But, as several critics have pointed out, the characters also act out a classical Freudian family romance;28 the oedipal fantasy of the protagonist Wolfi (and by extension, the Australian narrator) could be interpreted as an unmasking of his sexist perspective. The theme of incest is, interestingly, central to the narrative momentum in both Out of the Line of Fire and My Place, in both cases linked to the quest for identity. The search for the lost fathers in My Place and the riddle concerning the real object of Wolfi's incestuous desire in Out of the Line of Fire structure the narrative into a detective-like plot in each case. The failure of resolution, moreover, signals a turning away from definitions of identity along oedipal lines. Sally Morgan decides to abandon her quest; the shame of the fathers has no place in her newly found individual and communal self. In the case of Wolfi, the oedipal struggle leads to the destruction of the family: the mother dies, Wolfi commits suicide, the father goes mad and the sister is left to look after the child resulting from the union between her mother and her brother. The Australian narrator reaches a dead end in his search for an answer to the riddle: not only he fails to reach the object of his quest, but he learns that his plot has been misguided throughout. I conclude on the suggestion that real Australian readers of both texts are invited to search for their identities elsewhere: outside the masterplots of European civilization, outside the sins of their white Australian fathers, outside, finally, the narrative structures which locate identity within the sexual vagaries of family history.

Deakin University

Notes

1 Veronica Brady, "Something That was Shameful," The Age Monthly Review, October 1987, 3.

2 Sally Morgan, My Place (Fremantle: Fremantle Arts Centre Press, 1987) 161. Further references will appear in parentheses in the text.

3 For a more detailed discussion of the autobiographical genre of My Place, see Joan Newman, "Race, Gender and Identity: My Place as Autobiography," in Delys Bird and Dennis Haskell, eds., Whose Place? (Pymble NSW: Angus & Robertson, 1992) 66-74.

4 Mudrooroo, "Notes on My Place by Sally Morgan," 1991. Unpublished paper written for the literature course "Narrative," Deakin University.

5 Mudrooroo Narogin, Writing from the Fringe: A Study of Modern Aboriginal LIterature (Melbourne: Hyland House, 1990) 149.

6 John Mulvaney, "Aboriginals in History," Overland, 111, 1988, 92.

7 Judith Brett, "Breaking the Silence," The Australian Book Review, August 1987, 9.

8 Nene Gare, review of My Place, Westerly, 3, 1987, 80, 81.

9 Mulvaney, 93.

10 See Eric Michaels, "Para-Ethnography," Art and Text 30 (1988): 42-51, Joan Newman, "Reader-response to Transcribed Oral Narrative: A Fortunate Life and My Place," Southerly 4 (1988): 376-389, Stephen Muecke, "Aboriginal Literature and the Repressive Hypothesis," Southerly, 4, 1988, 405-418 and Carolyn Bliss, "Categorical Infringement: Australian Prose in the Eighties," The Journal of Narrative Technique, 21.1 (Winter 1991): 43-51.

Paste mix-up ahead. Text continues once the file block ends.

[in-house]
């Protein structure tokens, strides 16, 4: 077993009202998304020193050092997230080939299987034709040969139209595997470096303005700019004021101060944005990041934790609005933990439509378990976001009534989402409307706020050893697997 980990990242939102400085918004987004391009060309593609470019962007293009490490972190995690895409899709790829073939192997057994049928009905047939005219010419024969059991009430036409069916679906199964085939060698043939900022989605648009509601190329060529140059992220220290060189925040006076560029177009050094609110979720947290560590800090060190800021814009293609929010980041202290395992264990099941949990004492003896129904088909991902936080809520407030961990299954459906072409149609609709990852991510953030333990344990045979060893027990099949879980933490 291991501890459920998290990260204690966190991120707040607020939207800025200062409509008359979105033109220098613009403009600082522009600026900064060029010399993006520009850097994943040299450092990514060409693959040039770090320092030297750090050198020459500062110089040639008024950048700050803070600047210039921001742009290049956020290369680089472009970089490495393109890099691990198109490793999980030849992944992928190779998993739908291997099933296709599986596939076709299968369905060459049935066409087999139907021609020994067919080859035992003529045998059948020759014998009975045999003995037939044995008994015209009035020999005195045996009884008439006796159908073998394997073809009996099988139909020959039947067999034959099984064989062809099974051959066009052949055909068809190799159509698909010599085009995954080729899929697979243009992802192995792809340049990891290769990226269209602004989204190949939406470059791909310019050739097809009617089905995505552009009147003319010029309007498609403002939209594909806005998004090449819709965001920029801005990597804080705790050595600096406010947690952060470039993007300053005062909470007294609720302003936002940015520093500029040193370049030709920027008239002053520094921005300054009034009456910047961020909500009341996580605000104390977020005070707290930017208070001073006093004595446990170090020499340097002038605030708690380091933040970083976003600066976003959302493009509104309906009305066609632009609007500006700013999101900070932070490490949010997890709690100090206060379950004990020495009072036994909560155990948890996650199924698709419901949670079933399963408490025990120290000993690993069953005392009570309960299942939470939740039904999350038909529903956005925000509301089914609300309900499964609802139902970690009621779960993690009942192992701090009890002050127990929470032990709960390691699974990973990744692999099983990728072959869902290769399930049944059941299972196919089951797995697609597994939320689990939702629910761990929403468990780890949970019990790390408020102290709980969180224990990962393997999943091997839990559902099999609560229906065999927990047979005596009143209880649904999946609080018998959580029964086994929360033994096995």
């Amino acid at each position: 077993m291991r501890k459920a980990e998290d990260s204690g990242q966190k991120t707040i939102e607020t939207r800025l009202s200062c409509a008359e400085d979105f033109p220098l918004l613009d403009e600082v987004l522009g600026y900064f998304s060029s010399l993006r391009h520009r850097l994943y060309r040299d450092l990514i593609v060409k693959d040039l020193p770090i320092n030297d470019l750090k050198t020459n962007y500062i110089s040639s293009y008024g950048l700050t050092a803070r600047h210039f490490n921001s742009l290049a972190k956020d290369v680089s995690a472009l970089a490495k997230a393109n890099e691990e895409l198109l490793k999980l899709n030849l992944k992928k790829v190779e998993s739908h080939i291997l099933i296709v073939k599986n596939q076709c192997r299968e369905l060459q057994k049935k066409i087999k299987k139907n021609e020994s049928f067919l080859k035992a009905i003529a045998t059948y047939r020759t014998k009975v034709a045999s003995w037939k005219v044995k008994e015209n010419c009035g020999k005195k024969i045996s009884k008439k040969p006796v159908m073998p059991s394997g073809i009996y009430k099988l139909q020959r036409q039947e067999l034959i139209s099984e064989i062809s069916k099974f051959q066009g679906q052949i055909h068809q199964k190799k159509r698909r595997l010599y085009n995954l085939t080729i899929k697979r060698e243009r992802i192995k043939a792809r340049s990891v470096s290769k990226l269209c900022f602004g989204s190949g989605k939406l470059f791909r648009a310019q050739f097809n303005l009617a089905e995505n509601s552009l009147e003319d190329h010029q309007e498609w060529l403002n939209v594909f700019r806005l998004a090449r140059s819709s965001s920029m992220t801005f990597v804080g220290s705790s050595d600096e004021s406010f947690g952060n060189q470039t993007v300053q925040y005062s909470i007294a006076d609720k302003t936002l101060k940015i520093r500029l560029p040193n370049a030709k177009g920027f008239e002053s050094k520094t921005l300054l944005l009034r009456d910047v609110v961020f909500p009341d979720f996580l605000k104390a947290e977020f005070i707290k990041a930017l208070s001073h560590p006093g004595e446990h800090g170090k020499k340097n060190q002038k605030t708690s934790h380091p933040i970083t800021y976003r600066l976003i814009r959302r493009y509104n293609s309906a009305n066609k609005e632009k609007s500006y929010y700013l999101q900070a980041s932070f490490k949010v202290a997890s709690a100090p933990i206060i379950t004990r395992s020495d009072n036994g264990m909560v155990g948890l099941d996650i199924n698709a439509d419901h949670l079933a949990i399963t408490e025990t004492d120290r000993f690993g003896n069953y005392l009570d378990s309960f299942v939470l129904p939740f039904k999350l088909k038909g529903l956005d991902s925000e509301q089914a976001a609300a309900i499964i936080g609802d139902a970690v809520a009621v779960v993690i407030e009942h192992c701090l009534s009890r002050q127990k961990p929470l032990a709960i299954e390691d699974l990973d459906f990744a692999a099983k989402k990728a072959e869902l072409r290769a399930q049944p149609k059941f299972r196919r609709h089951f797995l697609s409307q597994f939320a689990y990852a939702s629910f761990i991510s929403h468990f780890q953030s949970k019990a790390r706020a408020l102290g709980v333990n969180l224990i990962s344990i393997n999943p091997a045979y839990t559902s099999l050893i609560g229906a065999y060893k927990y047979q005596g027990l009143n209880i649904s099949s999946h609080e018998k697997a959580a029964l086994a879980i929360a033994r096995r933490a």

11 Michaels, 49, 50.

12 Muecke, 1988, 412.

13 Muecke, 1988, 416.

14 Stephen Muecke, "Aboriginal Oral Narritive in Ideological Contexts," in Sneja Gunew and Ian Reid, eds., Not the Whole Story: Tellings and Tailings from the ASPACLS Conference on Narrative (Sydney: Local Consumtion Press, 1984) 19.

15 Mark Henshaw, Out of the Line of Fire (Ringwood, Vic.: Penguin Books, 1988) 163. Further references will appear in parentheses in the text.

16 Kateryna Olijnyk Arthur, "Interview with Mark Henshaw," Span 28 (April 1989): 7.

17 Rod Usher in The Age, quoted by David Parker in "When are We? Some Thoughts on a Postmodern Novel in Australia," Critical Review 29 (1989): 69.

18 D. J. O'Hearn, "A First-timer Hits Literary Bullseye," The Age Saturday Extra, 4 June 1988, 13.

19 Helen Daniel, "Mirage Lines of Reality and Fiction," The Australian Weekend Magazine, 4 June, 1988, 15.

20 Padraic P. McGuinness, "Poor Literature Board," Australian Financial Review, 23 February, 1989, 91.

21 David Parker, "The Smile on Wolfi's Face: Mark Henshaw's Novel and the New Cultural Cringe," The Age Monthly Review, February-March 1989, 3-5. See also David Parker, "When Are We? Some Thoughts on a Postmodern Novel in Australia," Critical Review 29 (1989): 67-76.

22 Parker, Critical Review, 74.

23 Philip Thomson, "Sidelines," The Age Monthly Review (June 1989): 10-11.

24 Thompson, 11.

25 See for example Kate Ahearne, "Do the 'Ayes' Have It?" Australian Society (October, 1988): 49.

26 See Ken Gelder, "Postmodernism's 'Lost Objects': Desire in the Recent Fiction of Murnane, Brooks, Henshaw and Jones," Island Magazine 41 (Summer, 1989): 49-53, John O'Carroll, "Deconstructing the Mandala: Mark Henshaw's Out of the Line of Fire," Meanjin 48.2 (Winter 1989): 407-418 and Wenche Ommundsen, "The Reader in Contemporary Metafiction: Freedom or Constraint?" AUMLA 74 (November 1990): 169-184.

27 Alice Jardine, Gynesis: Configurations of Woman and Modernity (Ithaca and London: Cornell University Press, 1985).

28 See Gelder; also Greg Manning, "Into the Frying Pan: Out of the Line of Fire," Scripsi 5.3 (April 1989): 213-221.